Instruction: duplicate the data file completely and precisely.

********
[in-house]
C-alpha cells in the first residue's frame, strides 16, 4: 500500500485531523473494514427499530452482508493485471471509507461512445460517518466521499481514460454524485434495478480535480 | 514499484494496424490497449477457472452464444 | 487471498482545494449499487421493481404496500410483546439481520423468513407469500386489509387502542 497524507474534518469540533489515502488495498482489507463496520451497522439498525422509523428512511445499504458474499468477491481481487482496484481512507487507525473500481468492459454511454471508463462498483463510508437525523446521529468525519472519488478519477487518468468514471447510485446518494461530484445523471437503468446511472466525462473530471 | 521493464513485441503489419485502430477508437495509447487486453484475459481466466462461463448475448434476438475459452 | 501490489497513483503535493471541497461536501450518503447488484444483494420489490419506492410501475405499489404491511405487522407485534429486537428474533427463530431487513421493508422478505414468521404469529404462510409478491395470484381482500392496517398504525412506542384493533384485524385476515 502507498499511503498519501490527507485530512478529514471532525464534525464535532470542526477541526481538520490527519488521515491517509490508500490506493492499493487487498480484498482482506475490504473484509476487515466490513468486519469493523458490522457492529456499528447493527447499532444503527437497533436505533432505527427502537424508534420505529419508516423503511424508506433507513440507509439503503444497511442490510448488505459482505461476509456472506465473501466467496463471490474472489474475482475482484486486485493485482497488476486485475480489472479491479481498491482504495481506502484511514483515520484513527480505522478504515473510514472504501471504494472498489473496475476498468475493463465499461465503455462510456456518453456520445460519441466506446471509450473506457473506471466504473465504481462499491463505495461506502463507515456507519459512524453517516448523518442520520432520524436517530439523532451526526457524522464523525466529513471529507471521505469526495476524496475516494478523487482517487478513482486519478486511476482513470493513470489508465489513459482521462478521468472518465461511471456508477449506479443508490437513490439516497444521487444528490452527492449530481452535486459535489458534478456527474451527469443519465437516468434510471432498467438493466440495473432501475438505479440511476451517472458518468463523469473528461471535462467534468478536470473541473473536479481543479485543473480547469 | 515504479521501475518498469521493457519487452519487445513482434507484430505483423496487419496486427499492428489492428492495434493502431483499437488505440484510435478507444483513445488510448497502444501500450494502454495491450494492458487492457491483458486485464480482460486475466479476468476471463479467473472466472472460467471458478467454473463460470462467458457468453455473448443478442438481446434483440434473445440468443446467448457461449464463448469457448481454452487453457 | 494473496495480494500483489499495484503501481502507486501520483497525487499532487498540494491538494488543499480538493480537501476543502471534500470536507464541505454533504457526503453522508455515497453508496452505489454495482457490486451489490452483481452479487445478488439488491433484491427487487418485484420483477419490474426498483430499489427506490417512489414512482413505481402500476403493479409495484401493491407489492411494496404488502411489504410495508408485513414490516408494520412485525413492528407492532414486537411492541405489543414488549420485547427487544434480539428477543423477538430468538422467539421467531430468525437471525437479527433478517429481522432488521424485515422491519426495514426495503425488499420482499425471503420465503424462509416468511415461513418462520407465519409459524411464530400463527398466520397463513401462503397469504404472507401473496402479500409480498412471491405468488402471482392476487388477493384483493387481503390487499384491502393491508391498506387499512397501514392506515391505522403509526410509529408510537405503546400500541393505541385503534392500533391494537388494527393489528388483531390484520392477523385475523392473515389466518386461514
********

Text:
[in-house]
C-alpha cells in the first residue's frame, strides 16, 4: 500500500485531523473494514427499530452482508493485471471509507461512445460517518466521499481514460454524485434495478480535480 | 514499484494496424490497449477457472452464444 | 487471498482545494449499487421493481404496500410483546439481520423468513407469500386489509387502542 497524507474534518469540533489515502488495498482489507463496520451497522439498525422509523428512511445499504458474499468477491481481487482496484481512507487507525473500481468492459454511454471508463462498483463510508437525523446521529468525519472519488478519477487518468468514471447510485446518494461530484445523471437503468446511472466525462473530471 | 521493464513485441503489419485502430477508437495509447487486453484475459481466466462461463448475448434476438475459452 | 501490489497513483503535493471541497461536501450518503447488484444483494420489490419506492410501475405499489404491511405487522407485534429486537428474533427463530431487513421493508422478505414468521404469529404462510409478491395470484381482500392496517398504525412506542384493533384485524385476515 502507498499511503498519501490527507485530512478529514471532525464534525464535532470542526477541526481538520490527519488521515491517509490508500490506493492499493487487498480484498482482506475490504473484509476487515466490513468486519469493523458490522457492529456499528447493527447499532444503527437497533436505533432505527427502537424508534420505529419508516423503511424508506433507513440507509439503503444497511442490510448488505459482505461476509456472506465473501466467496463471490474472489474475482475482484486486485493485482497488476486485475480489472479491479481498491482504495481506502484511514483515520484513527480505522478504515473510514472504501471504494472498489473496475476498468475493463465499461465503455462510456456518453456520445460519441466506446471509450473506457473506471466504473465504481462499491463505495461506502463507515456507519459512524453517516448523518442520520432520524436517530439523532451526526457524522464523525466529513471529507471521505469526495476524496475516494478523487482517487478513482486519478486511476482513470493513470489508465489513459482521462478521468472518465461511471456508477449506479443508490437513490439516497444521487444528490452527492449530481452535486459535489458534478456527474451527469443519465437516468434510471432498467438493466440495473432501475438505479440511476451517472458518468463523469473528461471535462467534468478536470473541473473536479481543479485543473480547469 | 515504479521501475518498469521493457519487452519487445513482434507484430505483423496487419496486427499492428489492428492495434493502431483499437488505440484510435478507444483513445488510448497502444501500450494502454495491450494492458487492457491483458486485464480482460486475466479476468476471463479467473472466472472460467471458478467454473463460470462467458457468453455473448443478442438481446434483440434473445440468443446467448457461449464463448469457448481454452487453457 | 494473496495480494500483489499495484503501481502507486501520483497525487499532487498540494491538494488543499480538493480537501476543502471534500470536507464541505454533504457526503453522508455515497453508496452505489454495482457490486451489490452483481452479487445478488439488491433484491427487487418485484420483477419490474426498483430499489427506490417512489414512482413505481402500476403493479409495484401493491407489492411494496404488502411489504410495508408485513414490516408494520412485525413492528407492532414486537411492541405489543414488549420485547427487544434480539428477543423477538430468538422467539421467531430468525437471525437479527433478517429481522432488521424485515422491519426495514426495503425488499420482499425471503420465503424462509416468511415461513418462520407465519409459524411464530400463527398466520397463513401462503397469504404472507401473496402479500409480498412471491405468488402471482392476487388477493384483493387481503390487499384491502393491508391498506387499512397501514392506515391505522403509526410509529408510537405503546400500541393505541385503534392500533391494537388494527393489528388483531390484520392477523385475523392473515389466518386461514